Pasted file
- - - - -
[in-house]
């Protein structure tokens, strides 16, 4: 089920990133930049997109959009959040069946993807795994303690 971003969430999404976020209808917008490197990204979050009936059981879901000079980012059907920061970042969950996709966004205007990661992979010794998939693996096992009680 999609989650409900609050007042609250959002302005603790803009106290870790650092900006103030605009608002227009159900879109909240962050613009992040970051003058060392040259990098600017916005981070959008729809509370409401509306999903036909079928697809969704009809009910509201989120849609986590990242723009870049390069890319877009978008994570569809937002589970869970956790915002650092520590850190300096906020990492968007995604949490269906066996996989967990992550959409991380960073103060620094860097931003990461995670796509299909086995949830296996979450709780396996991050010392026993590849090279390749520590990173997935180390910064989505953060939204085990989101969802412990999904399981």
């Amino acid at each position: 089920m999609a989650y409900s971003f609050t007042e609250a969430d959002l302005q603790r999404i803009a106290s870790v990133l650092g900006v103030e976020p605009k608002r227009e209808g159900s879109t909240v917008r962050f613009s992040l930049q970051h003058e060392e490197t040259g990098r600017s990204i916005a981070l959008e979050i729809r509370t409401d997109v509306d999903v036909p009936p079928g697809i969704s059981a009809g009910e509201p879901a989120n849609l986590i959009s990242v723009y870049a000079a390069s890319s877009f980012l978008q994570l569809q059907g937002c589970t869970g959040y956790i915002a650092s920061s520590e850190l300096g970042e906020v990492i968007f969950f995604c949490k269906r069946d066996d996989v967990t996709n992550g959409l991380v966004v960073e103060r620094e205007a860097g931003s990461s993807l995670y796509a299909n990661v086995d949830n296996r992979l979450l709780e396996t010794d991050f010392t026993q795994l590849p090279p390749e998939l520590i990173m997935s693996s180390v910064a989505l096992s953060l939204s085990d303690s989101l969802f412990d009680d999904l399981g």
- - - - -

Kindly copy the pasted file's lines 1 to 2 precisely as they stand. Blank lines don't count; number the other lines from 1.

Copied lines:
[in-house]
């Protein structure tokens, strides 16, 4: 089920990133930049997109959009959040069946993807795994303690 971003969430999404976020209808917008490197990204979050009936059981879901000079980012059907920061970042969950996709966004205007990661992979010794998939693996096992009680 999609989650409900609050007042609250959002302005603790803009106290870790650092900006103030605009608002227009159900879109909240962050613009992040970051003058060392040259990098600017916005981070959008729809509370409401509306999903036909079928697809969704009809009910509201989120849609986590990242723009870049390069890319877009978008994570569809937002589970869970956790915002650092520590850190300096906020990492968007995604949490269906066996996989967990992550959409991380960073103060620094860097931003990461995670796509299909086995949830296996979450709780396996991050010392026993590849090279390749520590990173997935180390910064989505953060939204085990989101969802412990999904399981």